Pierre Gasly:

“It was a shame I had to retire in Austin as we could have got both cars home in the top 10 and made up a couple more points to Alpine. But overall, it was a strong event with both cars in Q3, clearly outperforming Aston Martin and Alpine all weekend. So even with two DNFs in the last four races, the fight for fifth place in the championship is still very much on.
We now have a triple-header and it’s the first time we have travelled this far from home for a couple of seasons. Rest, recovery and sleeping well will be important because it’s going to be quite complicated with all the different time zones. Since Austin, I returned to Europe to go on the simulator so I’ve crossed the time zone again and now we’re heading to Mexico to start these three races, with long flights and a change of continent. It’s important to be at 100% for each of these races. In terms of the car itself it’s a case of getting the best out of a package that we now know very well, the other important factor is that some of the upcoming circuits will suit us better than others.
The last time we came to Mexico in 2019 I finished ninth. It’s the sort of track where you have to be on top form, especially with the altitude which makes things more complicated. You certainly feel it if you go running, but when you’re in the car you don’t notice, although it does put more of a strain on the car, the Power Unit, the brakes, in fact any part where cooling is required. And on the aero side we run maximum downforce, but the air density means the cars feel as though you have less wing than at Monza and you slide around a lot. Every year, the crowd is amazing and this year I expect it will be really crazy given the success that Checo and Red Bull are having this year. The atmosphere is incredible.”


Yuki Tsunoda:

“It was a good weekend in Austin, getting into Q3 again and scoring points. I enjoyed the whole race week. I performed quite consistently, improving all the time, with very busy free practice sessions as we improved the car and I got used to the track. I knew the pace was there and that I just had to put it all together for Qualifying. It was a good step.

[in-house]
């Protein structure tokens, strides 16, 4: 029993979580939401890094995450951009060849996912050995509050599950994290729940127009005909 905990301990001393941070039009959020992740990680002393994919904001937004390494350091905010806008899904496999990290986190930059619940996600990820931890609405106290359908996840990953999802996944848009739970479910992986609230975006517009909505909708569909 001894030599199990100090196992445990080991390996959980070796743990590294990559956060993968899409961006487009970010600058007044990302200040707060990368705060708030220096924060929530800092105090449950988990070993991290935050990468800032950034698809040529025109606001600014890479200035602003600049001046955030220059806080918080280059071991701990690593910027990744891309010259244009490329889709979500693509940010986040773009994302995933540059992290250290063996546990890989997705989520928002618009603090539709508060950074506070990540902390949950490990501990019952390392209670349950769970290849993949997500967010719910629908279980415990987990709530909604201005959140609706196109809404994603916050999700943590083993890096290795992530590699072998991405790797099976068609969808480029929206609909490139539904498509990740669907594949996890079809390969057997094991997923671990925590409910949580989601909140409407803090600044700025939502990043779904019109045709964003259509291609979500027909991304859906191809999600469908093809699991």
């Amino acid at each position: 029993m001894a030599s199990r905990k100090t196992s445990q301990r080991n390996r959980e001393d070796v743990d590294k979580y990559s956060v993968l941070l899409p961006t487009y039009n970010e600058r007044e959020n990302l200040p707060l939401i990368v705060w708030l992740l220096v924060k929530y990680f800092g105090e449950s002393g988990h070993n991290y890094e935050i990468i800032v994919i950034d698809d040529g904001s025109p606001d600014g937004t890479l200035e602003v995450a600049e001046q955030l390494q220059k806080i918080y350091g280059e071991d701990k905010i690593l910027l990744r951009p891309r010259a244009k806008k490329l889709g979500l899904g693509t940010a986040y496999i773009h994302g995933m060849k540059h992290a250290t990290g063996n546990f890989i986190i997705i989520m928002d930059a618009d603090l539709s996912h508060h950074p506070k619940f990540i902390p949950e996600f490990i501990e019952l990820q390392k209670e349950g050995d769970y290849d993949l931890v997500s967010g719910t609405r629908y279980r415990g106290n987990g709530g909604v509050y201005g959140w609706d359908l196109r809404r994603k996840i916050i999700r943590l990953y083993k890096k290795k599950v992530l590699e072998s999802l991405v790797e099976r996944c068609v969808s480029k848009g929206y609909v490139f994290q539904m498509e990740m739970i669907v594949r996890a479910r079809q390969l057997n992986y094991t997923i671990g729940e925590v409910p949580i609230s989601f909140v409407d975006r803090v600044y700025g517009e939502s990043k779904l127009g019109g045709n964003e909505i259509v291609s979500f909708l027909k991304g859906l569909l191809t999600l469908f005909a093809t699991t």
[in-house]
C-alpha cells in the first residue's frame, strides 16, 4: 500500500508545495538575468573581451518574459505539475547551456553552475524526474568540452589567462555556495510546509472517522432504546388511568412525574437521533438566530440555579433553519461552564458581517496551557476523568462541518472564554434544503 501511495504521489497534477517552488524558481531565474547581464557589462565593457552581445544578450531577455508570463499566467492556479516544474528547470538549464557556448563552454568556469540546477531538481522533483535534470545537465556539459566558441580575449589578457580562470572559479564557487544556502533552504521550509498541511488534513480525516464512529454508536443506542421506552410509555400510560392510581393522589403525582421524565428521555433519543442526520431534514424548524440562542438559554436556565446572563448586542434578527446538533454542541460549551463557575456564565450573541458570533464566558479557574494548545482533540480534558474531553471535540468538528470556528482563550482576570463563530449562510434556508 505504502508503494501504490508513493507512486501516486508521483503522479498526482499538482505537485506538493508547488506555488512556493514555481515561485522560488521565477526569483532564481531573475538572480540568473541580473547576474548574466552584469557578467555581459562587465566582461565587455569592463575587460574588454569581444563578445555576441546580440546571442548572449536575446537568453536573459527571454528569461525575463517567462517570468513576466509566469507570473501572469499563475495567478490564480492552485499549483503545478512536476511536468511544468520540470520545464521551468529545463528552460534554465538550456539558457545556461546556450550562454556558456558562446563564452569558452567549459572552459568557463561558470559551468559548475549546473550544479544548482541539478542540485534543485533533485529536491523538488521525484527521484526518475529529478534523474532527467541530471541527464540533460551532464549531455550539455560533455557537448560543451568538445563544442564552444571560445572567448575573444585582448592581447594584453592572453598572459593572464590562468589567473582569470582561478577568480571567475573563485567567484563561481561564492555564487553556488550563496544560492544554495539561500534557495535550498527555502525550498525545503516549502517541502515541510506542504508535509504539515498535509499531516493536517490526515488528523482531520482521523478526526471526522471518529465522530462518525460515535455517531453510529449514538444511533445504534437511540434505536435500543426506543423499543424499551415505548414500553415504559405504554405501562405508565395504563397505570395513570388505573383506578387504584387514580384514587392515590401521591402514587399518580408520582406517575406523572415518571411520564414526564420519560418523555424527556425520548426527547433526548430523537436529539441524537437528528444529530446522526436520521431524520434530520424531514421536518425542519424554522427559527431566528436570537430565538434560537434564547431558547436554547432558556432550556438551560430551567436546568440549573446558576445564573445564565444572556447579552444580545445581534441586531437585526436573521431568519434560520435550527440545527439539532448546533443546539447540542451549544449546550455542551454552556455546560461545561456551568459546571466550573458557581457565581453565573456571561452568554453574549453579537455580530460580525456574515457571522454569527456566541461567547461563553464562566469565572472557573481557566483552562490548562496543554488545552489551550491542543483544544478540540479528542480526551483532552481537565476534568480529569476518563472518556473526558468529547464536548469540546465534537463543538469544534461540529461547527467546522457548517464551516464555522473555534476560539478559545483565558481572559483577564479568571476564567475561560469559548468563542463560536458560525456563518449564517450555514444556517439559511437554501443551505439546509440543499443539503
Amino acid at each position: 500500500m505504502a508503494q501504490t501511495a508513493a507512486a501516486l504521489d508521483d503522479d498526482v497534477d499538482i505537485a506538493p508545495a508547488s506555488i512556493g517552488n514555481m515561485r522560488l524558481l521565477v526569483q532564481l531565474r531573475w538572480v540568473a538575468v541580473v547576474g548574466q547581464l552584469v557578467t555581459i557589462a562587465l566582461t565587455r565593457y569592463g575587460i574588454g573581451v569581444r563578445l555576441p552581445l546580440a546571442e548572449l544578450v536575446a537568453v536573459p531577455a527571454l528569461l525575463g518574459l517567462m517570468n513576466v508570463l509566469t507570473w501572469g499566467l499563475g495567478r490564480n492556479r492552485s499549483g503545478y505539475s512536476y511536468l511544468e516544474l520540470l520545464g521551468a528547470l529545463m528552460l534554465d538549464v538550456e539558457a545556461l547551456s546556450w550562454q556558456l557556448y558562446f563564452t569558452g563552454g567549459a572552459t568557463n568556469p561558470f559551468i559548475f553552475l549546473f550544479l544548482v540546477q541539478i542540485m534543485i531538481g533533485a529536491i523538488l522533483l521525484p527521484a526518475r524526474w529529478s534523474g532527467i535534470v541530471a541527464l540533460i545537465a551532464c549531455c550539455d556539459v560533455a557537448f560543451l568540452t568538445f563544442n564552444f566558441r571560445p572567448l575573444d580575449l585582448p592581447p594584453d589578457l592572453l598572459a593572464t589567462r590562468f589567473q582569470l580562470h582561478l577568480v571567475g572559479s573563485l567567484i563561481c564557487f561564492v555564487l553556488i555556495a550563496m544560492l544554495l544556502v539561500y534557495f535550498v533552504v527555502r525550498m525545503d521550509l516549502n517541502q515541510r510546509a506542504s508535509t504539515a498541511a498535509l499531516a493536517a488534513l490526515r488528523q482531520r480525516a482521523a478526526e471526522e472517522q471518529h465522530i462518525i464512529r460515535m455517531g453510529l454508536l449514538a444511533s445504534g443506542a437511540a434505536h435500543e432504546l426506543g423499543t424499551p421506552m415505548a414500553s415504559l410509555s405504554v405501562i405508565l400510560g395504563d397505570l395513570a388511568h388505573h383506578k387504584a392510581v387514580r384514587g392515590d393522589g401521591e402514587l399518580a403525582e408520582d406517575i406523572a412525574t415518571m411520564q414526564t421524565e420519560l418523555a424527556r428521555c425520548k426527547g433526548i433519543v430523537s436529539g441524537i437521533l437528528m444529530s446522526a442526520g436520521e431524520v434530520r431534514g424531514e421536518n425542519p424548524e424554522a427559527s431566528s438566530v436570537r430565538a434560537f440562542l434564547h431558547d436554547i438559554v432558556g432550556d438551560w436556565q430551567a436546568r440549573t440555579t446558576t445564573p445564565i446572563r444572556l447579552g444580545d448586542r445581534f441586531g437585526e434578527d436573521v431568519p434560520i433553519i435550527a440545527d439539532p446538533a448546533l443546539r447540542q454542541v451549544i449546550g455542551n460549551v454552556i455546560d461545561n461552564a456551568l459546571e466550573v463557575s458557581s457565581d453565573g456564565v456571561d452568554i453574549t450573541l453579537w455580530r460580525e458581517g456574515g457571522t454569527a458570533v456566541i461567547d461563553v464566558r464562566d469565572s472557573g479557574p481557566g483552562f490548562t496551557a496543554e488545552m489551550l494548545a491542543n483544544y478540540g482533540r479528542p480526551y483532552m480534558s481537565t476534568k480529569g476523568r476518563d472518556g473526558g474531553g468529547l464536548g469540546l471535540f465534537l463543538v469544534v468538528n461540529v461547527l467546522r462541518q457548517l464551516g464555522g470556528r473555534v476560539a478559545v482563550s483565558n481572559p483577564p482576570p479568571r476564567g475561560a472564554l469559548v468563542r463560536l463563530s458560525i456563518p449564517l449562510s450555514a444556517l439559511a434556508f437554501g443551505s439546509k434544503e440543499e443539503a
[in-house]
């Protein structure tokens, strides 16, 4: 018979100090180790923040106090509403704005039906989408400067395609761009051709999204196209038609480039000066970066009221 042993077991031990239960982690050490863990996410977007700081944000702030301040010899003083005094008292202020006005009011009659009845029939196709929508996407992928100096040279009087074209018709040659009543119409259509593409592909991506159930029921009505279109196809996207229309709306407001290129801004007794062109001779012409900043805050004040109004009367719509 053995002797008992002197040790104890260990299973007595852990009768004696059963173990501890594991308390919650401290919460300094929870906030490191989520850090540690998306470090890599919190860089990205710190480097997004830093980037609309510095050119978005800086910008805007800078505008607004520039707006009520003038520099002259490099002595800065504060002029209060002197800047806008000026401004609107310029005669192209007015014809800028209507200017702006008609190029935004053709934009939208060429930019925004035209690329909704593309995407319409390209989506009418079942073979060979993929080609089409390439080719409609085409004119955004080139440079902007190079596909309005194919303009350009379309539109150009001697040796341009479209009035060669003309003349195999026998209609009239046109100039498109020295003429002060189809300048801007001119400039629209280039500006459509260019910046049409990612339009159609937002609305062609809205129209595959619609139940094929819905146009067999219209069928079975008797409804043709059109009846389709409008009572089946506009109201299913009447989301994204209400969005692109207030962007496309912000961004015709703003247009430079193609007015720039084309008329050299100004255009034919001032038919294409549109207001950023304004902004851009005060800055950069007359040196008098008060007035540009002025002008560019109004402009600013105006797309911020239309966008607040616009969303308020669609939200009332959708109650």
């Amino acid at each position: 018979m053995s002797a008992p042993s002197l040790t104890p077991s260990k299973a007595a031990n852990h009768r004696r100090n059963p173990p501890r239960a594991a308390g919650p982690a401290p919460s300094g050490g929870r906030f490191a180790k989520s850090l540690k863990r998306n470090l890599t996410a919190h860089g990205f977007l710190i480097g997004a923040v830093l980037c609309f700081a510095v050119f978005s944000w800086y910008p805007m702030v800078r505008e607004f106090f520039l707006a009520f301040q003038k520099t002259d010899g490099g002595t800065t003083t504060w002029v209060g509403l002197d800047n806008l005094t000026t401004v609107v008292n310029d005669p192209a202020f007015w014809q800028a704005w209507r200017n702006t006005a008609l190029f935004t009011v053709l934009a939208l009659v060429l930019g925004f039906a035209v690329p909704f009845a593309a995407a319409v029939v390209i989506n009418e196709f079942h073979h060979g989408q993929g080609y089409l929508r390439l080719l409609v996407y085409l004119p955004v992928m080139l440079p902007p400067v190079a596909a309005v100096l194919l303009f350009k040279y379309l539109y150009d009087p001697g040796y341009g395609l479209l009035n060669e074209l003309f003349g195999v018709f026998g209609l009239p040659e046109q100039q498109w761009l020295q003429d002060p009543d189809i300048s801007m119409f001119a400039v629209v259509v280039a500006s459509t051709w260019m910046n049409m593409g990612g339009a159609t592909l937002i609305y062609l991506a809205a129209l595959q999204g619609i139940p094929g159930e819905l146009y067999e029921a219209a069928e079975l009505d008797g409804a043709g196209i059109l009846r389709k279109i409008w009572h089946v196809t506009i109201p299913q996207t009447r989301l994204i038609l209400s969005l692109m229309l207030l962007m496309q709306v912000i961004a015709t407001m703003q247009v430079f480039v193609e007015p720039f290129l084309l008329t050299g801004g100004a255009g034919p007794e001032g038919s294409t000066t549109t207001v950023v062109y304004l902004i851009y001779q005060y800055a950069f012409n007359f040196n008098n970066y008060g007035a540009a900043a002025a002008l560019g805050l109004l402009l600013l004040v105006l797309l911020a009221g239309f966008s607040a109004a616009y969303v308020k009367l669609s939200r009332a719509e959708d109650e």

We now have three races in a row and I expect it will be very tough, moving around with long flights in between and a complicated jet lag situation. These three tracks will be completely new to me and they look quite tricky. On top of that, in Brazil we have the Sprint Qualifying format again, which means less free practice. I am going to once again focus on making progress through the sessions and stick to my plan. I am keen to see what effect the altitude in Mexico City will have on me, as I have never driven before in these conditions. With a helmet on, I can imagine it could be quite difficult and demanding on the neck and arms, but apparently the main effect is on your heart rate. I don’t normally have any issue with heart rate, but in my training recently, to prepare for Mexico, I have focussed more on endurance with this in mind. I’ve been told Mexico has one of the biggest Japanese communities in Latin America so maybe I can find some good Japanese restaurants! My only experience of all three of the tracks of this triple-header is on the simulator. Mexico seems like quite a special track, very different to normal, especially sector one, which is really tight with many 90 degree corners and some slow turns, one of which is only around 60 to 70 km/h.  I heard that because of the altitude the thinner air has a big impact on the aero downforce so all these factors mean I think Mexico will be very interesting but not such an easy experience for me.”